Jill Sanford | 03.23.2017

Stunning sunsets, unusual rock formations, shocking variations in color, bright stars in the night sky, and vibrant waves of wildflowers that bloom every spring...California’s desert parks are breathtaking despite their stark and desolate nature. 

Joshua Tree, Anza-Borrego, and Death Valley are a few of these iconic desert destinations that draw thousands, if not millions, of visitors each year. For those of us who love the beauty of the desert, it seems like a no-brainer that these areas should be preserved and protected. If it wasn’t for one women who decided to fight for these desert places almost a hundred years ago, however, the parks that we enjoy today probably never would have existed.

Minerva Hamilton Hoyt was an unlikely hero of these wild, unruly deserts. Born into a pampered and privileged Southern family on March 27, 1866, she grew up as a socialite before marrying a New York based surgeon. As newlyweds, the two moved to Pasadena in the 1890s, where Hoyt became interested in gardening and the natural landscape of Southern California.

Like many of us who find rejuvenation and healing in nature, Hoyt began to spend time in the southwest’s deserts. After losing an infant son, and later, her husband in 1918, these stark and somewhat lonely landscapes became places of solace for her.

Meanwhile, the advent of the personal automobile around this time made remote, rugged areas of the American West more accessible than ever before. One such area, called the Devil’s Garden, was literally loved to death. Cactus gardens were all the rage during Hoyt’s early years in the L.A. area, and rare and wild desert plants were dug up and transplanted to city gardens. Today, the Devil’s Garden is occupied primarily by wind turbines and highways.

Hoyt was personally horrified by what she witnessed happen to the desert and this one area in particular. She began advocating that these places should be protected as parks in the 1920s. As the Conservation Chair of the California chapter of the Garden Club, she arranged for impressive desert displays to be sent back east and overseas to generate more interest in the Southwest’s flowers and cacti.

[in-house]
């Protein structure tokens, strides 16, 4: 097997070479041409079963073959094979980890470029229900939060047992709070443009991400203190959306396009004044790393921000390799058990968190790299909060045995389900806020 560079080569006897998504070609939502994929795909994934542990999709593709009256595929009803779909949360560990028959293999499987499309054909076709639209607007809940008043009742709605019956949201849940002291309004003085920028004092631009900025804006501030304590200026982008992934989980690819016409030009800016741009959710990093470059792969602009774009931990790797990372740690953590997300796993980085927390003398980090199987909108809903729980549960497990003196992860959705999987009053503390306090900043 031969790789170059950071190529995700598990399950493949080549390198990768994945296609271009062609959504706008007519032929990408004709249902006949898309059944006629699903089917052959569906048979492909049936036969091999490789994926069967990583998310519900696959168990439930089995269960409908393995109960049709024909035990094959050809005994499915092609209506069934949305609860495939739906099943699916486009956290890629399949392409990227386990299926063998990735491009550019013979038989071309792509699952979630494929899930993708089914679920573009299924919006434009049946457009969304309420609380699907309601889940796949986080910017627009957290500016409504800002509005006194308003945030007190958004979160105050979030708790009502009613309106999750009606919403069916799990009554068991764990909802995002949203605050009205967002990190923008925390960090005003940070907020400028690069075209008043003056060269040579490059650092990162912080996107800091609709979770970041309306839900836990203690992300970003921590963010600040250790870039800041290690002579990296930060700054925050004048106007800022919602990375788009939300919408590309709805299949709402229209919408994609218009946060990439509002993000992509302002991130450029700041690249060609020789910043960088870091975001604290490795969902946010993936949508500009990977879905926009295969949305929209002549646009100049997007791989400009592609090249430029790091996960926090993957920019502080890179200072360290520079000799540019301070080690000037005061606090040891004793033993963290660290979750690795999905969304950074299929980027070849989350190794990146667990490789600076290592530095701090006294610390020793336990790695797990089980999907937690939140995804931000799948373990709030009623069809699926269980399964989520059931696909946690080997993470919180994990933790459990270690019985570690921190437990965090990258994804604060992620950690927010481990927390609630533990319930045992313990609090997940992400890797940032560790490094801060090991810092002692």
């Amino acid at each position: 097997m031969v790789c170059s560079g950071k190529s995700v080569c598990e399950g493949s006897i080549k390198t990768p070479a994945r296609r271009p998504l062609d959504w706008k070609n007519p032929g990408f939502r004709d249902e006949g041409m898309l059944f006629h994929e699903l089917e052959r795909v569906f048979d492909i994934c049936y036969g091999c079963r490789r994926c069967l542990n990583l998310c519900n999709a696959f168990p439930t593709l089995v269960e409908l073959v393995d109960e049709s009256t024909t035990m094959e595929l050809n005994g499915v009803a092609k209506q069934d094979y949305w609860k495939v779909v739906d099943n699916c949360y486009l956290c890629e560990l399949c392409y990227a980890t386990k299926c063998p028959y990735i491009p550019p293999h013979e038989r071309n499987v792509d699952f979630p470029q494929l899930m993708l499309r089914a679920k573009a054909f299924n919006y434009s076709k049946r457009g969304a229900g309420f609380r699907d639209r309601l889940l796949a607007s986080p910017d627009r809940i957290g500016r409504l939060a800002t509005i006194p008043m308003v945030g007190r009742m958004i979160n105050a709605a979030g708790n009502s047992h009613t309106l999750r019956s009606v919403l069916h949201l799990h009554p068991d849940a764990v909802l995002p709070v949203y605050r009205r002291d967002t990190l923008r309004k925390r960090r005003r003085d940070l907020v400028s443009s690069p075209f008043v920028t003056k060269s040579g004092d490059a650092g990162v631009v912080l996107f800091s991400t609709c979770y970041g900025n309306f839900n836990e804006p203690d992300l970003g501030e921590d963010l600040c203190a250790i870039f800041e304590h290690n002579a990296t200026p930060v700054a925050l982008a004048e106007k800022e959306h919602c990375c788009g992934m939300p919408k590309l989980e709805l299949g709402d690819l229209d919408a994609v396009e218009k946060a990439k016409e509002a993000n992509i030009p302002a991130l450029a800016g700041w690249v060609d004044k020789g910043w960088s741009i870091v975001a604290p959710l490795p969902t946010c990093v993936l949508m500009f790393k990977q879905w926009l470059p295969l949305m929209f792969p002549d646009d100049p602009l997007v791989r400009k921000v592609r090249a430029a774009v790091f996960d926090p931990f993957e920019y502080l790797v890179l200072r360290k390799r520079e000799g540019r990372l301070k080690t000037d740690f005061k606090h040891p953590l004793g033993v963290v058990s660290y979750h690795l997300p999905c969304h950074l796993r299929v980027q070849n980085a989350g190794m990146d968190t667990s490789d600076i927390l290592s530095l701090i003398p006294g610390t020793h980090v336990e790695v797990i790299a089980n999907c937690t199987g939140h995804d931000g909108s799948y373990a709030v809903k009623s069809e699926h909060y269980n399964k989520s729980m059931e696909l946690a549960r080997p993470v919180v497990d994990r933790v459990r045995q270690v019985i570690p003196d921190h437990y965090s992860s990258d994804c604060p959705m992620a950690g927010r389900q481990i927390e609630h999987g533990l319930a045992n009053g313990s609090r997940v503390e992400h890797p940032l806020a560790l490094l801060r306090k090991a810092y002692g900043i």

In 1930, she founded the International Desert Conservation League and worked with the president of Mexico to create a 10,000-acre cactus reserve near Tehuacan. Her immediate success in the field of desert conservation was promising, but working domestically with President Hoover proved to be more of a challenge.

While Hoover established Death Valley as a National Monument as well as Saguaro National Monument in 1933, he put Hoyt off again and again in her efforts to establish what she wanted to call the Desert Plants National Park.

She packed her passion and ferocity behind a socialite’s demeanor, however, and was relentless in her fight to conserve the desert landscapes. She redoubled her efforts on Franklin D. Roosevelt, Hoover’s successor, and his Secretary of the Interior, Harold Ickes. In 1936, FDR designated the Joshua Tree National Monument. While it was significantly larger than today’s national park due to the fact that many lands that were withdrawn for mining during WWII have yet to be restored, her efforts ensured that the unusual plants and rocks of this park are still enjoyed by outdoor enthusiasts today. 

Hoyt is remembered today as the woman who was almost single handedly responsible for the preservation of desert landscapes in Death Valley National Park, Anza-Borrego Desert State Park, and Joshua Tree National Park. Her legacy of conservation lives on as long as those of us invested in the wild, remote beauty of the desert enjoy and protect the places where we play. 



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